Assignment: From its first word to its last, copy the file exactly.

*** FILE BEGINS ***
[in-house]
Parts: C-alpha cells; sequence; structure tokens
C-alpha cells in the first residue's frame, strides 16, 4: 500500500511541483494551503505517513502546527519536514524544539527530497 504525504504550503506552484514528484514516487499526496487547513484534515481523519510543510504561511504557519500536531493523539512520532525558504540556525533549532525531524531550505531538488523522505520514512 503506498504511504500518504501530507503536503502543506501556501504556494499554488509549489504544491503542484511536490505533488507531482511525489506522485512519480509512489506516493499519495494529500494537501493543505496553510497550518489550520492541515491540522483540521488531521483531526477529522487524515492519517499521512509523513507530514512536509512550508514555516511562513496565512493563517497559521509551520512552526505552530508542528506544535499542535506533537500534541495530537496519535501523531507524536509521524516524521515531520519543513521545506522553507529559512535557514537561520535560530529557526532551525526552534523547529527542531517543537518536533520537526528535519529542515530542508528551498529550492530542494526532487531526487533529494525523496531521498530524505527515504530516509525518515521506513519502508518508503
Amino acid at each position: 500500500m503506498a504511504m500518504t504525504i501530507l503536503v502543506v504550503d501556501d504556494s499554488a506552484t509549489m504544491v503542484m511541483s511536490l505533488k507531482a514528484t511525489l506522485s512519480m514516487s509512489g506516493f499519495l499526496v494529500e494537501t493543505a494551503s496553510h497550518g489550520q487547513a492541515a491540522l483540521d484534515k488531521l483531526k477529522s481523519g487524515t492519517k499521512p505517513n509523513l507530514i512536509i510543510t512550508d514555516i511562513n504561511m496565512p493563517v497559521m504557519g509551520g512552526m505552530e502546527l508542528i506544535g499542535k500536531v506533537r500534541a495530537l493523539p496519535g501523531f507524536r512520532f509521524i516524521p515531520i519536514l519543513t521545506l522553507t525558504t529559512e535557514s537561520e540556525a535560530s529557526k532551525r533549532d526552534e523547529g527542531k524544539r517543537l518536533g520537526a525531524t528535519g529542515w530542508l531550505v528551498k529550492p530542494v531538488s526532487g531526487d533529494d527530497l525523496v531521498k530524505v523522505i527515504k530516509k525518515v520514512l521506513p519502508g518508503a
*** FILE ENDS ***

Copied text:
[in-house]
Parts: C-alpha cells; sequence; structure tokens
C-alpha cells in the first residue's frame, strides 16, 4: 500500500511541483494551503505517513502546527519536514524544539527530497 504525504504550503506552484514528484514516487499526496487547513484534515481523519510543510504561511504557519500536531493523539512520532525558504540556525533549532525531524531550505531538488523522505520514512 503506498504511504500518504501530507503536503502543506501556501504556494499554488509549489504544491503542484511536490505533488507531482511525489506522485512519480509512489506516493499519495494529500494537501493543505496553510497550518489550520492541515491540522483540521488531521483531526477529522487524515492519517499521512509523513507530514512536509512550508514555516511562513496565512493563517497559521509551520512552526505552530508542528506544535499542535506533537500534541495530537496519535501523531507524536509521524516524521515531520519543513521545506522553507529559512535557514537561520535560530529557526532551525526552534523547529527542531517543537518536533520537526528535519529542515530542508528551498529550492530542494526532487531526487533529494525523496531521498530524505527515504530516509525518515521506513519502508518508503
Amino acid at each position: 500500500m503506498a504511504m500518504t504525504i501530507l503536503v502543506v504550503d501556501d504556494s499554488a506552484t509549489m504544491v503542484m511541483s511536490l505533488k507531482a514528484t511525489l506522485s512519480m514516487s509512489g506516493f499519495l499526496v494529500e494537501t493543505a494551503s496553510h497550518g489550520q487547513a492541515a491540522l483540521d484534515k488531521l483531526k477529522s481523519g487524515t492519517k499521512p505517513n509523513l507530514i512536509i510543510t512550508d514555516i511562513n504561511m496565512p493563517v497559521m504557519g509551520g512552526m505552530e502546527l508542528i506544535g499542535k500536531v506533537r500534541a495530537l493523539p496519535g501523531f507524536r512520532f509521524i516524521p515531520i519536514l519543513t521545506l522553507t525558504t529559512e535557514s537561520e540556525a535560530s529557526k532551525r533549532d526552534e523547529g527542531k524544539r517543537l518536533g520537526a525531524t528535519g529542515w530542508l531550505v528551498k529550492p530542494v531538488s526532487g531526487d533529494d527530497l525523496v531521498k530524505v523522505i527515504k530516509k525518515v520514512l521506513p519502508g518508503a